Willesden Jewish Cemetery

Cliveden Conservation has continued its involvement with Willesden Jewish Cemetery.

Project overview

Project overview
Cliveden Conservation has continued its involvement with Willesden Cemetery, having already completed a Condition Survey and Conservation Plan in 2017 to carry out the conservation treatment of six key monuments as part of the United Synagogue National Lottery Heritage Fund’s supported initiative ‘House of Life’.

Summary of the conservation work carried out
Conservators carried out cleaning trials to the six monuments which varied in style and material to determine a level of cleaning which would not affect their patina of age. Conservation treatment was tailored for each of the monuments to enhance their appearance without over cleaning and to slow down natural erosion.

Ammonium carbonate poultices were used to remove any black sulphate crusts on the stone in combination with a specialist pressure and steam cleaning device. Open stonework was repointed with either a hydraulic lime mortar or hot lime mortar depending on the material to stop the ingress of water.

Cliveden Conservation consulted with structural engineers about the stability of some of the monuments and carried out remedial repairs. Metal conservation and repainting of the wrought iron Lewis Emanuel Memorial was completed by Coode Conservation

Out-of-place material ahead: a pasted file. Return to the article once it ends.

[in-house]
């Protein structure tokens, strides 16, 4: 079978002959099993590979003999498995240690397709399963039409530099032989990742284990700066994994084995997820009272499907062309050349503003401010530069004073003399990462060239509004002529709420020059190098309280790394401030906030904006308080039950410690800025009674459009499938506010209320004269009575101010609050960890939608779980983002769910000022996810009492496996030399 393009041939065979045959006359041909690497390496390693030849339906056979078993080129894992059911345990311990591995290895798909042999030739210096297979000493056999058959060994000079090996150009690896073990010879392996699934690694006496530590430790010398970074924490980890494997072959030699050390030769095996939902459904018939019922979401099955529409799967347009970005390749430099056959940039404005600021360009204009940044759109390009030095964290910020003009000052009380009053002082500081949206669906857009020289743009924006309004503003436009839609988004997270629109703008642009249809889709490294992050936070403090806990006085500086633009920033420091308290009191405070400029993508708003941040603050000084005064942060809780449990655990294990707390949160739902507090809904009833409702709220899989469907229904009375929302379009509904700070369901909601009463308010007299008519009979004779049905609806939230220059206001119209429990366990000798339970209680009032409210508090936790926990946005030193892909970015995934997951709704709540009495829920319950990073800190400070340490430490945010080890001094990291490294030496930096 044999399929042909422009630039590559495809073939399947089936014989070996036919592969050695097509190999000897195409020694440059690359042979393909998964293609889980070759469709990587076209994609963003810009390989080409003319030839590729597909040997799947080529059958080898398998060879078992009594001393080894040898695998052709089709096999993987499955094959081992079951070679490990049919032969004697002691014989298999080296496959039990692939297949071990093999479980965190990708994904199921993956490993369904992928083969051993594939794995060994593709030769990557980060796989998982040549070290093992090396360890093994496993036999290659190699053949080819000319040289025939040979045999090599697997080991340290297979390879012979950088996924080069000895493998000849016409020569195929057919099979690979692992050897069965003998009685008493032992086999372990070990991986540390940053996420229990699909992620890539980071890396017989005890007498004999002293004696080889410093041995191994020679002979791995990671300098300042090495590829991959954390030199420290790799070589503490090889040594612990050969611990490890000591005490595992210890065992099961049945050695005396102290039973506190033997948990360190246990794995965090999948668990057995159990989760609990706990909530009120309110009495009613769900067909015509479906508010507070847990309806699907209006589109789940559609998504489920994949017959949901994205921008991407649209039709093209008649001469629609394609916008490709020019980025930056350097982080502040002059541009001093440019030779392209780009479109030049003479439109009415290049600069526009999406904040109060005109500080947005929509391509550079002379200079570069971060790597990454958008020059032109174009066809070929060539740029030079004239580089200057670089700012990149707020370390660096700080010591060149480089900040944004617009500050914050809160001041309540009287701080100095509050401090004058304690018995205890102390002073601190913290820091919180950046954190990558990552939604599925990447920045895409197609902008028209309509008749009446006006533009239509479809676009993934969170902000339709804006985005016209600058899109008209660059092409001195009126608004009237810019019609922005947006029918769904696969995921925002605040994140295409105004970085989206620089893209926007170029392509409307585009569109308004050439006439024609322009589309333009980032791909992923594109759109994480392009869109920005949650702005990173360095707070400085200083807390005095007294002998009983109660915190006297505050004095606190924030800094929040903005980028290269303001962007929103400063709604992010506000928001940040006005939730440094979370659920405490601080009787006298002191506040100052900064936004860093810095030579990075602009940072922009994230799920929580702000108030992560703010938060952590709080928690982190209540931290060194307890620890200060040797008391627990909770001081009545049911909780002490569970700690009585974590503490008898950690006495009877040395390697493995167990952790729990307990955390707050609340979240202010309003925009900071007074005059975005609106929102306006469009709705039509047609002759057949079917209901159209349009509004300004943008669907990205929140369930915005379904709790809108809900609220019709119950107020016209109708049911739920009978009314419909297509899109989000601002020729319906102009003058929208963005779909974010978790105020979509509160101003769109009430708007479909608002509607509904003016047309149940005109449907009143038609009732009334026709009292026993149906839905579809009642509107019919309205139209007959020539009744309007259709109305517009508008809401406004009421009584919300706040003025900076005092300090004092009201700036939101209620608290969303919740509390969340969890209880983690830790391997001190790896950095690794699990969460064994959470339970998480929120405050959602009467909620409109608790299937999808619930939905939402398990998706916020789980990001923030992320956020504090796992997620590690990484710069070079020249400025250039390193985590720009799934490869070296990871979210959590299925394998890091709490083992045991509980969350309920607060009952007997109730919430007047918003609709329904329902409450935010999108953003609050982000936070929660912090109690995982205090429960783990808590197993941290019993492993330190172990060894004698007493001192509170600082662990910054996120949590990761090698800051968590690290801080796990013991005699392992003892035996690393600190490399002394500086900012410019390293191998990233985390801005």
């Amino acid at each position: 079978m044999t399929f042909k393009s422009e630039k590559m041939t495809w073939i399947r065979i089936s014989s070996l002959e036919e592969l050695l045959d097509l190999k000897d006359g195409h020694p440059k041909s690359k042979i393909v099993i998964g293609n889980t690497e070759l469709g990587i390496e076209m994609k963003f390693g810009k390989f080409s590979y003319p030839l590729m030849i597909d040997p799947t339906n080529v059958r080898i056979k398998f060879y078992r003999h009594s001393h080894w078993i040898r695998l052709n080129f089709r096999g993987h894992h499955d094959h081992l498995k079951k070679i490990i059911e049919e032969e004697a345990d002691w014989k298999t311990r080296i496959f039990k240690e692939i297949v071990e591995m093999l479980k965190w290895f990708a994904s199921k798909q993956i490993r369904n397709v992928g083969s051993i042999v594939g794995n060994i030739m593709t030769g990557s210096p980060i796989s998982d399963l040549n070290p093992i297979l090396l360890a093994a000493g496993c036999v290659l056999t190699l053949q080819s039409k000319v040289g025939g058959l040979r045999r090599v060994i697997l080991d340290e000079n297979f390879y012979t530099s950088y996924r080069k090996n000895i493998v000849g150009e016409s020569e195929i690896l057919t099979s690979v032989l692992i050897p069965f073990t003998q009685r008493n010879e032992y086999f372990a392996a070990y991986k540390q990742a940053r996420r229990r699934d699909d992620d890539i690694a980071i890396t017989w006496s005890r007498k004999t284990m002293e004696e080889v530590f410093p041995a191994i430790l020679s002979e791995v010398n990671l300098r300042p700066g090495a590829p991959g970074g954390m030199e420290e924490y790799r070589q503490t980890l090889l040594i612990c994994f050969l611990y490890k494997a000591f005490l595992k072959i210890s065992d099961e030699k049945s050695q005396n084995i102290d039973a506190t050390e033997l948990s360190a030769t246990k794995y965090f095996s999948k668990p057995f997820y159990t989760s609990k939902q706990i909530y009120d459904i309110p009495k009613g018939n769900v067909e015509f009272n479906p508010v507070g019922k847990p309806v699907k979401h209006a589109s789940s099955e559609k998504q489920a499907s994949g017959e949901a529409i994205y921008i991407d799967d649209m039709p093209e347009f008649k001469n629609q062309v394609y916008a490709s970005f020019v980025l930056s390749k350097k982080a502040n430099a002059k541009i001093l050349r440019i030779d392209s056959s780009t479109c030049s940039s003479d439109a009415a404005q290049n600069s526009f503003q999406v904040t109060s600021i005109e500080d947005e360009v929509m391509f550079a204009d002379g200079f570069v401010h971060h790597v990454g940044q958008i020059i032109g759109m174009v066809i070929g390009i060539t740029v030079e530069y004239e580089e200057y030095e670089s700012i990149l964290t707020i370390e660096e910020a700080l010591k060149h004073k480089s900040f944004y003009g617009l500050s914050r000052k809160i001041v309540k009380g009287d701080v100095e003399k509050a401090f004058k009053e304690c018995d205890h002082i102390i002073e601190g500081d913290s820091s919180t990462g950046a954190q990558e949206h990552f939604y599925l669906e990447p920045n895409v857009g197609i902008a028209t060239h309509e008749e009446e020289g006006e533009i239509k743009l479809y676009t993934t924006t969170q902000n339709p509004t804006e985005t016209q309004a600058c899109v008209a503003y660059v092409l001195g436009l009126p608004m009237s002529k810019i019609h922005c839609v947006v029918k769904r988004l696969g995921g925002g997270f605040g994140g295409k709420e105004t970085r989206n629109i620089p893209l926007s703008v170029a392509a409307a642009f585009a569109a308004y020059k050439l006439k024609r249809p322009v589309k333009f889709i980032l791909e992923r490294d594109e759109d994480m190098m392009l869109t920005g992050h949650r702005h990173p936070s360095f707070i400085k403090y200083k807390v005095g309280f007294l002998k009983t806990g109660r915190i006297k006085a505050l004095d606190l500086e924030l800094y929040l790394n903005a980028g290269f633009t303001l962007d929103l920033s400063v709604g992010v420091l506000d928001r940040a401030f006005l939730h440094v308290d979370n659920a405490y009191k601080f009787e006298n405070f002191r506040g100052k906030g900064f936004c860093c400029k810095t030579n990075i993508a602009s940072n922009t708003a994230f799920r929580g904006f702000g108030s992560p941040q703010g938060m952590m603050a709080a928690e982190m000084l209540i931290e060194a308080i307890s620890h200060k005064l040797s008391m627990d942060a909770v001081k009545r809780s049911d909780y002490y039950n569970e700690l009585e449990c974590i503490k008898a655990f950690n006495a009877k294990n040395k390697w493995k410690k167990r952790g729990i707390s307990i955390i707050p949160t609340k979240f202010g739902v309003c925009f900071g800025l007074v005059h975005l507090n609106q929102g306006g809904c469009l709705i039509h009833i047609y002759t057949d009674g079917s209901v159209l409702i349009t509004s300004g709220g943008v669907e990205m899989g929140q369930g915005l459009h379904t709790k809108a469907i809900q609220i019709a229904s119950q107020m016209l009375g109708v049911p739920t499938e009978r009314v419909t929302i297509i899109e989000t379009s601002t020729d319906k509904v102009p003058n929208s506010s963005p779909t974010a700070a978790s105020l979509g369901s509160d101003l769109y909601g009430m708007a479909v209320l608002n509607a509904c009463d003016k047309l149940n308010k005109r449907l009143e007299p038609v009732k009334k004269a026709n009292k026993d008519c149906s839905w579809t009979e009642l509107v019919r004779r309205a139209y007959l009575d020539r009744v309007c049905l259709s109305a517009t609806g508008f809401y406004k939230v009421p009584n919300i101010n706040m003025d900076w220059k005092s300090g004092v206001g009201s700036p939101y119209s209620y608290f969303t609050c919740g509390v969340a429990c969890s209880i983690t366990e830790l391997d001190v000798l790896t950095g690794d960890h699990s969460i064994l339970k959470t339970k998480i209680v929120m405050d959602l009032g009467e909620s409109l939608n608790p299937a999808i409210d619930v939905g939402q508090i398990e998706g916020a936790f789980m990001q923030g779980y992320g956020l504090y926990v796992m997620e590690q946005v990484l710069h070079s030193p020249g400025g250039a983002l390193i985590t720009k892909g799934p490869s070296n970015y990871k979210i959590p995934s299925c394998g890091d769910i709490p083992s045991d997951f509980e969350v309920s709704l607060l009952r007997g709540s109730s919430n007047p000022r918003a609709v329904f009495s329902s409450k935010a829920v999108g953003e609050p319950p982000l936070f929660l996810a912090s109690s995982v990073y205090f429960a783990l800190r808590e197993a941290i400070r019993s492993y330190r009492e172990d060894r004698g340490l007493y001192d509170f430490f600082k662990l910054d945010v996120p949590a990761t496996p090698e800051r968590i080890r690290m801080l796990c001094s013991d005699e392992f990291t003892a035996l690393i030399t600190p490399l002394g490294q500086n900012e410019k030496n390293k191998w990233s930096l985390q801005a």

Through sensitive conservation, the structural stability of the rare monuments which includes two of Willesden’s Grade II listed memorials and a tomb designed by Pre-Raphaelite artist Edward Burne-Jones has been safeguarded and their appearance has been greatly improved. By working with the in-house maintenance team, new specialist methods of care for other graves in the cemetery have been introduced.

Project details


Willesden Jewish Cemetery

Principal Conservation Contractor:

Cliveden Conservation


Advisory and material analysis | Decorative arts | Stonework

What we did

“Cliveden’s sensitive work on just six monuments has already had a great impact on the appearance of the whole memorial landscape, revealing the beauty of these works of art and improving their condition for future generations of visitors to appreciate.”

Hester Abrams, Project Leader and Curator at the Willesden Jewish Cemetery House of Life